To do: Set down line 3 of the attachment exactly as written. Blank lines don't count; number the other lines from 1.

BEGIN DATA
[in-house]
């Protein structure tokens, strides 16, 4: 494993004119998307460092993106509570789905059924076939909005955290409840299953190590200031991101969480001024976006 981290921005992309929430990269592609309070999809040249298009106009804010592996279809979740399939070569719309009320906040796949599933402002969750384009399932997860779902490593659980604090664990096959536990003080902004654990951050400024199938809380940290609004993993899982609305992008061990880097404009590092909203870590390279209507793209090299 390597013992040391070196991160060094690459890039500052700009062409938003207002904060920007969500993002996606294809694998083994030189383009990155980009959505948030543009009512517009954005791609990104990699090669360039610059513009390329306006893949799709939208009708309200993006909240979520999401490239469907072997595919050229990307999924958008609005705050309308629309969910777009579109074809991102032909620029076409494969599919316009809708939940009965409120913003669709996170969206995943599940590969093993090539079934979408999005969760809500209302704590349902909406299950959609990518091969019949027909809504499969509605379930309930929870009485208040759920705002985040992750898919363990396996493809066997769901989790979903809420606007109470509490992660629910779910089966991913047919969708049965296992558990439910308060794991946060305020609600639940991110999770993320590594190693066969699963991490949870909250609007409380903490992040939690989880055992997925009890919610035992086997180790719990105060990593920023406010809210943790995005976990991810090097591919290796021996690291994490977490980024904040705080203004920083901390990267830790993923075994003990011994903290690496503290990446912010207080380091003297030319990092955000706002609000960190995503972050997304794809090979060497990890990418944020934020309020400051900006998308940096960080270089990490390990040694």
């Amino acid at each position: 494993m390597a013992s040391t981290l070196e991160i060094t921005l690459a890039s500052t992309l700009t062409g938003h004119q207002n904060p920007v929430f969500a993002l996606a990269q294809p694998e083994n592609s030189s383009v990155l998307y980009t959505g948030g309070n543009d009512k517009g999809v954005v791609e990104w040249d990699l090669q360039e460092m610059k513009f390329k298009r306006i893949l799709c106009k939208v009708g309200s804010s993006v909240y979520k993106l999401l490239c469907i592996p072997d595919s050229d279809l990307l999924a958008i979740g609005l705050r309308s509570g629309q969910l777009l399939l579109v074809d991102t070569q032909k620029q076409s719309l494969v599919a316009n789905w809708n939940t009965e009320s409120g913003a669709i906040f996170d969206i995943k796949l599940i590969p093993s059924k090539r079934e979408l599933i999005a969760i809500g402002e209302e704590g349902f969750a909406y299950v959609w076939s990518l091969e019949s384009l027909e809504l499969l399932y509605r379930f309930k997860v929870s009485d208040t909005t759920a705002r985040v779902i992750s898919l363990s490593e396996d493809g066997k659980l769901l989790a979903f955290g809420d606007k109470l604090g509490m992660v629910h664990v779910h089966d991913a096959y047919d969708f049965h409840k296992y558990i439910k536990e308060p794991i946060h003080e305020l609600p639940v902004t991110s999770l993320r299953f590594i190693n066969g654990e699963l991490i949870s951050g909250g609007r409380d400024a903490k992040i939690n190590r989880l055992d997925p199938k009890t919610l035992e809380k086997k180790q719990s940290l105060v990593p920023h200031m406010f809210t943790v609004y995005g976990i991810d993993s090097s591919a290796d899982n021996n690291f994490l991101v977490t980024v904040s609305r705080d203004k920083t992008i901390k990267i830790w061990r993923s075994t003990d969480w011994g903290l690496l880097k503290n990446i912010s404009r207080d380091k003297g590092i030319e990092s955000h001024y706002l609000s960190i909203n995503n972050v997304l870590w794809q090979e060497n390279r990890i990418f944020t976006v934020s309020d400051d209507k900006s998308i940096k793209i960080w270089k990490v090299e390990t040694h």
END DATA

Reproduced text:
């Amino acid at each position: 494993m390597a013992s040391t981290l070196e991160i060094t921005l690459a890039s500052t992309l700009t062409g938003h004119q207002n904060p920007v929430f969500a993002l996606a990269q294809p694998e083994n592609s030189s383009v990155l998307y980009t959505g948030g309070n543009d009512k517009g999809v954005v791609e990104w040249d990699l090669q360039e460092m610059k513009f390329k298009r306006i893949l799709c106009k939208v009708g309200s804010s993006v909240y979520k993106l999401l490239c469907i592996p072997d595919s050229d279809l990307l999924a958008i979740g609005l705050r309308s509570g629309q969910l777009l399939l579109v074809d991102t070569q032909k620029q076409s719309l494969v599919a316009n789905w809708n939940t009965e009320s409120g913003a669709i906040f996170d969206i995943k796949l599940i590969p093993s059924k090539r079934e979408l599933i999005a969760i809500g402002e209302e704590g349902f969750a909406y299950v959609w076939s990518l091969e019949s384009l027909e809504l499969l399932y509605r379930f309930k997860v929870s009485d208040t909005t759920a705002r985040v779902i992750s898919l363990s490593e396996d493809g066997k659980l769901l989790a979903f955290g809420d606007k109470l604090g509490m992660v629910h664990v779910h089966d991913a096959y047919d969708f049965h409840k296992y558990i439910k536990e308060p794991i946060h003080e305020l609600p639940v902004t991110s999770l993320r299953f590594i190693n066969g654990e699963l991490i949870s951050g909250g609007r409380d400024a903490k992040i939690n190590r989880l055992d997925p199938k009890t919610l035992e809380k086997k180790q719990s940290l105060v990593p920023h200031m406010f809210t943790v609004y995005g976990i991810d993993s090097s591919a290796d899982n021996n690291f994490l991101v977490t980024v904040s609305r705080d203004k920083t992008i901390k990267i830790w061990r993923s075994t003990d969480w011994g903290l690496l880097k503290n990446i912010s404009r207080d380091k003297g590092i030319e990092s955000h001024y706002l609000s960190i909203n995503n972050v997304l870590w794809q090979e060497n390279r990890i990418f944020t976006v934020s309020d400051d209507k900006s998308i940096k793209i960080w270089k990490v090299e390990t040694h």